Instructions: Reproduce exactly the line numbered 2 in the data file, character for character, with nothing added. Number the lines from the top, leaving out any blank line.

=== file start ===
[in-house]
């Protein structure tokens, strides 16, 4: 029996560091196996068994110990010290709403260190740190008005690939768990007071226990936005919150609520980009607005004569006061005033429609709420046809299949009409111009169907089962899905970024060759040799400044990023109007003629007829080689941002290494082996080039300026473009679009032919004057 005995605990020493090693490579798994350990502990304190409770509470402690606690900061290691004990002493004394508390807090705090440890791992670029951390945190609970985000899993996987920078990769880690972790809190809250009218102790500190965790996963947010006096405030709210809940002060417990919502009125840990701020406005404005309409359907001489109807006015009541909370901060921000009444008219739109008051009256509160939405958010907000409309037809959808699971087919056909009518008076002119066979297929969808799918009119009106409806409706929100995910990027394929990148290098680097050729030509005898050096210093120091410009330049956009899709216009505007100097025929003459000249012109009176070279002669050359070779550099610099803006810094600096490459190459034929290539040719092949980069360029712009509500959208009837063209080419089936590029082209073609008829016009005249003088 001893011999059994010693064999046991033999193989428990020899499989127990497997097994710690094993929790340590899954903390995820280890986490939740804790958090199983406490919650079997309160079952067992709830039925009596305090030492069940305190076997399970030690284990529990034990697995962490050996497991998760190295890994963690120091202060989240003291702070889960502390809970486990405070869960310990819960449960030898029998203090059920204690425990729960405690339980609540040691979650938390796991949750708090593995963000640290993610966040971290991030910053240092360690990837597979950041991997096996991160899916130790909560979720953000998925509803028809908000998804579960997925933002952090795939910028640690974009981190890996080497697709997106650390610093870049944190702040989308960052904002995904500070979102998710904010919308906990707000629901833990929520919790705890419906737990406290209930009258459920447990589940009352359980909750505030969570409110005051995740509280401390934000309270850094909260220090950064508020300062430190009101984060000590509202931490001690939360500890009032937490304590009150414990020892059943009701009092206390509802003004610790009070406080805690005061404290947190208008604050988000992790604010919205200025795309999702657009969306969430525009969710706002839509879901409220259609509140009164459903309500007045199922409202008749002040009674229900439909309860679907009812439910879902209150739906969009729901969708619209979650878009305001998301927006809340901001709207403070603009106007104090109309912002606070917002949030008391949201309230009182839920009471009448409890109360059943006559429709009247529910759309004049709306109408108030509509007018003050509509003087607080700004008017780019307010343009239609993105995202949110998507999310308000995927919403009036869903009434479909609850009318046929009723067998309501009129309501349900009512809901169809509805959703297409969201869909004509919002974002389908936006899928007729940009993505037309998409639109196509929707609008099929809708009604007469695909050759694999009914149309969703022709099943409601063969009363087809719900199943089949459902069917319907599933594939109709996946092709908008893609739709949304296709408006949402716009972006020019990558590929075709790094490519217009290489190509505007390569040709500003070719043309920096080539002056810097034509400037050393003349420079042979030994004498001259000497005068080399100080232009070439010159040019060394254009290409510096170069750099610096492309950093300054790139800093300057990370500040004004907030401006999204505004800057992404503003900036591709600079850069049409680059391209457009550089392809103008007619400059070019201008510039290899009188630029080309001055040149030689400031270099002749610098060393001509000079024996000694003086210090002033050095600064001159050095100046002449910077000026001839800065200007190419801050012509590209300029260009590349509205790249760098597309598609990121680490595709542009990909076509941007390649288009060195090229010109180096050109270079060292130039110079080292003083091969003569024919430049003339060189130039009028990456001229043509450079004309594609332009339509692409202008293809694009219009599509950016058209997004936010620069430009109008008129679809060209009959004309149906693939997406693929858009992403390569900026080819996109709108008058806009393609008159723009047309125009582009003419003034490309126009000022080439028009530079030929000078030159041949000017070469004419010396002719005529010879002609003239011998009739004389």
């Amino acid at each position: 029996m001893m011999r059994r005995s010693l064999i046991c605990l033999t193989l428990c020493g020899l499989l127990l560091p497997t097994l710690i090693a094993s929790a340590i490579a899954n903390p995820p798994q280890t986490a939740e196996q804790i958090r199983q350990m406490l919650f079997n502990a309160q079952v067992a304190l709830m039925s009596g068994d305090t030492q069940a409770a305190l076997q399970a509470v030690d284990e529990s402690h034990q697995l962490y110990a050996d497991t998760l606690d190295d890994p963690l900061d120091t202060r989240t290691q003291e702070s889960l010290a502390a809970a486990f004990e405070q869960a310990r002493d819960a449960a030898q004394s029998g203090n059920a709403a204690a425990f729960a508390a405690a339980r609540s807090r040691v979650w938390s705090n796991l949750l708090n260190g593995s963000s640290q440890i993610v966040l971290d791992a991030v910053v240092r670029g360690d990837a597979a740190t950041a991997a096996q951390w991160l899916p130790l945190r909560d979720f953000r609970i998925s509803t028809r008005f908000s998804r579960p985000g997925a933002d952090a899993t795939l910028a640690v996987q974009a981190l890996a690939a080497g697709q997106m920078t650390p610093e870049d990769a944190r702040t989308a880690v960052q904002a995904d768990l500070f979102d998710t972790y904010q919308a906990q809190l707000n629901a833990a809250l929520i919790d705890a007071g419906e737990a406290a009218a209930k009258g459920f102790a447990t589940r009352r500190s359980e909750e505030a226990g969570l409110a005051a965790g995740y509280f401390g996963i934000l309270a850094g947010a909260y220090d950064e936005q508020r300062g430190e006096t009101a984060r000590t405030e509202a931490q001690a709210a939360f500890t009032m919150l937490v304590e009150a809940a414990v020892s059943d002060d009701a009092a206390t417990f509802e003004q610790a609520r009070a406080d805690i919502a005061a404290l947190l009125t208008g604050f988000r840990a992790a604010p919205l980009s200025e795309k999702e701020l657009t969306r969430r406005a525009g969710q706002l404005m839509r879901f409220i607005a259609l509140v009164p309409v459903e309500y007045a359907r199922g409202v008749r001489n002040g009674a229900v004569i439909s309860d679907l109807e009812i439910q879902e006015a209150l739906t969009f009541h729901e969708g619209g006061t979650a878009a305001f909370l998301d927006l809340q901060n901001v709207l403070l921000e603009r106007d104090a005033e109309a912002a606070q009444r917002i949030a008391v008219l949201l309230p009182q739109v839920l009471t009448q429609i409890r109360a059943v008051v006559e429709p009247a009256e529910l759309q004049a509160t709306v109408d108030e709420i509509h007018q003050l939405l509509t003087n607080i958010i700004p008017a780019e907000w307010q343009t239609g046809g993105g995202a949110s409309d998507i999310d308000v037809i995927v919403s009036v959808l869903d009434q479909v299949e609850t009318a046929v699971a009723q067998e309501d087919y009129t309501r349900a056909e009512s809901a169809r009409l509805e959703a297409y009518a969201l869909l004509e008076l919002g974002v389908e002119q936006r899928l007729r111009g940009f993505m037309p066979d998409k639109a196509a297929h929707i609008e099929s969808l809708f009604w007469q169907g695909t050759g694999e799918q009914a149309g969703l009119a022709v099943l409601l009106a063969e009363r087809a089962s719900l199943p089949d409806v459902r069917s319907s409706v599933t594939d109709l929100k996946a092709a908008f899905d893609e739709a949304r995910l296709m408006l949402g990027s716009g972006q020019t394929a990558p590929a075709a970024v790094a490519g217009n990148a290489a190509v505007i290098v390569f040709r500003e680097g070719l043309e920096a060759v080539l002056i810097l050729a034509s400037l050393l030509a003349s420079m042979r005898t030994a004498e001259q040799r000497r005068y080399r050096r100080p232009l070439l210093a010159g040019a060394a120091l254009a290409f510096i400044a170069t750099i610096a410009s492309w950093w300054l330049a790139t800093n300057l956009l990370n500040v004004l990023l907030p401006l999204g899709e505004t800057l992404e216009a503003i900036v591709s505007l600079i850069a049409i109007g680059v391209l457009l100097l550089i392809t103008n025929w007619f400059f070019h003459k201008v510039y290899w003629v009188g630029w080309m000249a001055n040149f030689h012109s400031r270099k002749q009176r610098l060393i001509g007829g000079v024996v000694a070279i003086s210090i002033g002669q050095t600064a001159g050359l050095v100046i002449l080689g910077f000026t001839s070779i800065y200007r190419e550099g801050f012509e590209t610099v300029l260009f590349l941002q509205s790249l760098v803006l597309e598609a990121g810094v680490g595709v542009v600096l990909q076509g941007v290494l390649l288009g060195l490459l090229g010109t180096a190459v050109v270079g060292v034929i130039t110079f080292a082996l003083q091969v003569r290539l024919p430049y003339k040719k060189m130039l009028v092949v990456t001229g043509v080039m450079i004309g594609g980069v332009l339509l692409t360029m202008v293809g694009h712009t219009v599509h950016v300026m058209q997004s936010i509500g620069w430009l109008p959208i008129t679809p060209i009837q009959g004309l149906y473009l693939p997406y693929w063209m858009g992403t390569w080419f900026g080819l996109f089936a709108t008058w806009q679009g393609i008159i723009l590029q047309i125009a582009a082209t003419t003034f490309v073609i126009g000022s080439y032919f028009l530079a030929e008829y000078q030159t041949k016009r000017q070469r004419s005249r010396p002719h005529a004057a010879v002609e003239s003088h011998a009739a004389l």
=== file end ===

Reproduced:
């Protein structure tokens, strides 16, 4: 029996560091196996068994110990010290709403260190740190008005690939768990007071226990936005919150609520980009607005004569006061005033429609709420046809299949009409111009169907089962899905970024060759040799400044990023109007003629007829080689941002290494082996080039300026473009679009032919004057 005995605990020493090693490579798994350990502990304190409770509470402690606690900061290691004990002493004394508390807090705090440890791992670029951390945190609970985000899993996987920078990769880690972790809190809250009218102790500190965790996963947010006096405030709210809940002060417990919502009125840990701020406005404005309409359907001489109807006015009541909370901060921000009444008219739109008051009256509160939405958010907000409309037809959808699971087919056909009518008076002119066979297929969808799918009119009106409806409706929100995910990027394929990148290098680097050729030509005898050096210093120091410009330049956009899709216009505007100097025929003459000249012109009176070279002669050359070779550099610099803006810094600096490459190459034929290539040719092949980069360029712009509500959208009837063209080419089936590029082209073609008829016009005249003088 001893011999059994010693064999046991033999193989428990020899499989127990497997097994710690094993929790340590899954903390995820280890986490939740804790958090199983406490919650079997309160079952067992709830039925009596305090030492069940305190076997399970030690284990529990034990697995962490050996497991998760190295890994963690120091202060989240003291702070889960502390809970486990405070869960310990819960449960030898029998203090059920204690425990729960405690339980609540040691979650938390796991949750708090593995963000640290993610966040971290991030910053240092360690990837597979950041991997096996991160899916130790909560979720953000998925509803028809908000998804579960997925933002952090795939910028640690974009981190890996080497697709997106650390610093870049944190702040989308960052904002995904500070979102998710904010919308906990707000629901833990929520919790705890419906737990406290209930009258459920447990589940009352359980909750505030969570409110005051995740509280401390934000309270850094909260220090950064508020300062430190009101984060000590509202931490001690939360500890009032937490304590009150414990020892059943009701009092206390509802003004610790009070406080805690005061404290947190208008604050988000992790604010919205200025795309999702657009969306969430525009969710706002839509879901409220259609509140009164459903309500007045199922409202008749002040009674229900439909309860679907009812439910879902209150739906969009729901969708619209979650878009305001998301927006809340901001709207403070603009106007104090109309912002606070917002949030008391949201309230009182839920009471009448409890109360059943006559429709009247529910759309004049709306109408108030509509007018003050509509003087607080700004008017780019307010343009239609993105995202949110998507999310308000995927919403009036869903009434479909609850009318046929009723067998309501009129309501349900009512809901169809509805959703297409969201869909004509919002974002389908936006899928007729940009993505037309998409639109196509929707609008099929809708009604007469695909050759694999009914149309969703022709099943409601063969009363087809719900199943089949459902069917319907599933594939109709996946092709908008893609739709949304296709408006949402716009972006020019990558590929075709790094490519217009290489190509505007390569040709500003070719043309920096080539002056810097034509400037050393003349420079042979030994004498001259000497005068080399100080232009070439010159040019060394254009290409510096170069750099610096492309950093300054790139800093300057990370500040004004907030401006999204505004800057992404503003900036591709600079850069049409680059391209457009550089392809103008007619400059070019201008510039290899009188630029080309001055040149030689400031270099002749610098060393001509000079024996000694003086210090002033050095600064001159050095100046002449910077000026001839800065200007190419801050012509590209300029260009590349509205790249760098597309598609990121680490595709542009990909076509941007390649288009060195090229010109180096050109270079060292130039110079080292003083091969003569024919430049003339060189130039009028990456001229043509450079004309594609332009339509692409202008293809694009219009599509950016058209997004936010620069430009109008008129679809060209009959004309149906693939997406693929858009992403390569900026080819996109709108008058806009393609008159723009047309125009582009003419003034490309126009000022080439028009530079030929000078030159041949000017070469004419010396002719005529010879002609003239011998009739004389």